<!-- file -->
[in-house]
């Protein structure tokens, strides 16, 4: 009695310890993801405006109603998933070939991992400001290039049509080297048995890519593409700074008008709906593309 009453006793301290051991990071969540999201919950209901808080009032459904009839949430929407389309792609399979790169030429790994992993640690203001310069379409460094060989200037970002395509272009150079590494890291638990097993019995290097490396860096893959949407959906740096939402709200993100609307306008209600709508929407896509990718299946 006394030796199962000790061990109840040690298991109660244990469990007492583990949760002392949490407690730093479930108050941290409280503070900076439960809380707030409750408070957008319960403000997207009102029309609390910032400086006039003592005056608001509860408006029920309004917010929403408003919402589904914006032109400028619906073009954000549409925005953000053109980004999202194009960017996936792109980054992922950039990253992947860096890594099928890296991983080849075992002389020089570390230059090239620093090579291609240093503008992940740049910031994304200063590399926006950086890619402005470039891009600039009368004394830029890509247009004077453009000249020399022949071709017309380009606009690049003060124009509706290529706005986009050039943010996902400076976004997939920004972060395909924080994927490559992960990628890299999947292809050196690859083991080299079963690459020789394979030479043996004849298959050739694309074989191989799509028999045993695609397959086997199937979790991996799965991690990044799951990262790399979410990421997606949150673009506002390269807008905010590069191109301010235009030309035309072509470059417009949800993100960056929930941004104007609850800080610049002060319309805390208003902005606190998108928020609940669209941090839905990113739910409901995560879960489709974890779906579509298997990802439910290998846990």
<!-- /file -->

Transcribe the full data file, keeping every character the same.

[in-house]
């Protein structure tokens, strides 16, 4: 009695310890993801405006109603998933070939991992400001290039049509080297048995890519593409700074008008709906593309 009453006793301290051991990071969540999201919950209901808080009032459904009839949430929407389309792609399979790169030429790994992993640690203001310069379409460094060989200037970002395509272009150079590494890291638990097993019995290097490396860096893959949407959906740096939402709200993100609307306008209600709508929407896509990718299946 006394030796199962000790061990109840040690298991109660244990469990007492583990949760002392949490407690730093479930108050941290409280503070900076439960809380707030409750408070957008319960403000997207009102029309609390910032400086006039003592005056608001509860408006029920309004917010929403408003919402589904914006032109400028619906073009954000549409925005953000053109980004999202194009960017996936792109980054992922950039990253992947860096890594099928890296991983080849075992002389020089570390230059090239620093090579291609240093503008992940740049910031994304200063590399926006950086890619402005470039891009600039009368004394830029890509247009004077453009000249020399022949071709017309380009606009690049003060124009509706290529706005986009050039943010996902400076976004997939920004972060395909924080994927490559992960990628890299999947292809050196690859083991080299079963690459020789394979030479043996004849298959050739694309074989191989799509028999045993695609397959086997199937979790991996799965991690990044799951990262790399979410990421997606949150673009506002390269807008905010590069191109301010235009030309035309072509470059417009949800993100960056929930941004104007609850800080610049002060319309805390208003902005606190998108928020609940669209941090839905990113739910409901995560879960489709974890779906579509298997990802439910290998846990």